Nightmare Part I: the fit of the top wing and struts was not good at all. The main ones were bent, the small ones in the fuselage seemed to be too long (because the main ones were bent!) After a lot of fight here and there and snapping the small and main struts many times I succeeded in having a firm fit: I glued firmly all the struts that had a good fit and then I pressed or straighten out the troublesome ones. I put some light weight things just on top of the top wing in the area of the troublesome struts and left it like that for a day waiting for the glue to cure.

I glued the rudder and went to...

Nightmare Part II: I bought stainless steel wire of 12 thou and 10 thou. The thicker one I used for the main rigging and the thinner one for the actionable controls and antenna. As stated above, it is clear where the rigging should be glued but the lack of any locating hole (too late by now!) made it really hard to get them to stay put. I scratched the paint in those places to obtain a better adhesion surface.

Well, after one full week of 2+ hours per night I managed to put all the rigging. It was not surprising to hear a tingling noise from time to time when turning the kit upside down to glue a new rigging: a previous one had come loose and was hanging by only one extreme…sometimes they would fall off…teeth grinding!

I glued the gun gondolas under the wings.

With all the rigging done I tried to attach the engine. The guides behind the firewall are not right. They are too wide. So carefully I cut them out (I was running out of patience) and glued the engine to the fuselage.

Finally I completed the straps using tan painted Tamiya paint, glued the windshield and the fixed portion of the canopy.

Then I checked the pictures about Pattle’s incident with this plane and unless they have been censored out, his plane did not have any guns in the gondolas. So I cut them out and painted a black dot where the guns where.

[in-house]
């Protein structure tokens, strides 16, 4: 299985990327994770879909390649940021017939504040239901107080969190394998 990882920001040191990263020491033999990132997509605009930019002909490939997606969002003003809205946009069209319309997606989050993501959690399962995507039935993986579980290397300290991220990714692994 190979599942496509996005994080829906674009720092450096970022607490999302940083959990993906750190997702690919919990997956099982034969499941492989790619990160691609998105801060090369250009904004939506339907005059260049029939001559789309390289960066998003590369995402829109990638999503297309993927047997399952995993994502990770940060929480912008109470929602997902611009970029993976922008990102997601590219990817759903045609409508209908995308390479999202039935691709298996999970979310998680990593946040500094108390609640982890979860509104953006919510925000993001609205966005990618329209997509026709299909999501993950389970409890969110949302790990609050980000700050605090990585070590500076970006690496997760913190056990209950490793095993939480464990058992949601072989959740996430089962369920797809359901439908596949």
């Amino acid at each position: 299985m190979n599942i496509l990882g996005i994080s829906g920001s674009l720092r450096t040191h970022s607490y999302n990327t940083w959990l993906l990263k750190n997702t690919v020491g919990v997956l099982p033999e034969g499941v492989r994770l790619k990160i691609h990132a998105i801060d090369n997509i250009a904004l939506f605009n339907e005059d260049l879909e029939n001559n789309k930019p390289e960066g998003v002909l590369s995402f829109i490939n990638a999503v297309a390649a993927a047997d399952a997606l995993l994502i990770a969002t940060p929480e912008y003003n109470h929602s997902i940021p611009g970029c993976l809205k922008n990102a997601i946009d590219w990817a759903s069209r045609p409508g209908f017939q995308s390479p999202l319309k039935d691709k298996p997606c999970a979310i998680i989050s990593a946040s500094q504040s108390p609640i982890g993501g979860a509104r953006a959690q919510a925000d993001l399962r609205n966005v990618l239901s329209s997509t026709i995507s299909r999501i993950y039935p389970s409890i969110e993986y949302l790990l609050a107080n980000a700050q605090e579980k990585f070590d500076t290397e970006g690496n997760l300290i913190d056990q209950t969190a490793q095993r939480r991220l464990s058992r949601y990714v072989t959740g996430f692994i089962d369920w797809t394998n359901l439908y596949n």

With more stainless wire I made the 3 supports in front of the engine inside the cowling.

I added the 2 doors, right one closed (after some extra sanding to make it fit) and right one open.

With the propeller hub painted in RAF dark brown, the propeller was attached to the engine. Now I was ready to add the 2 main exhaust pipes. I had to add some acrylic paste to improve the unions. These were later retouched with rust.

Collector ring and exhausts were drybrushed with Humbrol copper.

The formation light on the tail was painted in white and the position ones in red and green.

The last tricky part was to make the antennas using stainless (10 thou) wire. I first glued the vertical portion behind the cockpit, then the one from the tail to the vertical one and finally the two segments from the vertical to the wings.

The final detail was to add some “sand” to the wheels and it was made with drybrushed ochre pastel dust.


I think I put a good effort on this kit. This is my tribute to Pat Pattle, the greatest of them all, and his band of brothers who fought for the freedom of Greece against the Germans in such terrible conditions. Always too little, too late…


1.      Pattle Pattle.  Ace of aces - ECR Baker

2.      Gloster Gladiator - Alex Crawford

3.      Military History Journal Vol 1, No3 - The South African Military History Society - Douglas Tidy

4.      Aces high volume 2 - Christopher Shores

5.      Commonwealth biplane fighter aces - Intenet (

6.      Going solo - Roald Dahl

7.      Pictorial History of the Mediterranean Air War Volume One, RAF 1940-1943 - Christopher Shores

8. (detailed picture of the engine)

9.      Hurricane aces 1939-40 - Chris Holmes

10. Me 110 aces of WWII - John Weal

11. Gladiator Aces – Andrew Thomas

12. Spitfire - J.A. Guerrero

13. Air war for Yugoslavia, Greece and Crete – Shores, Cull, Malizza

14. Hurricane aces 1941-1945 – Andrew Thomas

15. (MoD website)

16. Wikipedia

Pablo Calcaterra

April 2011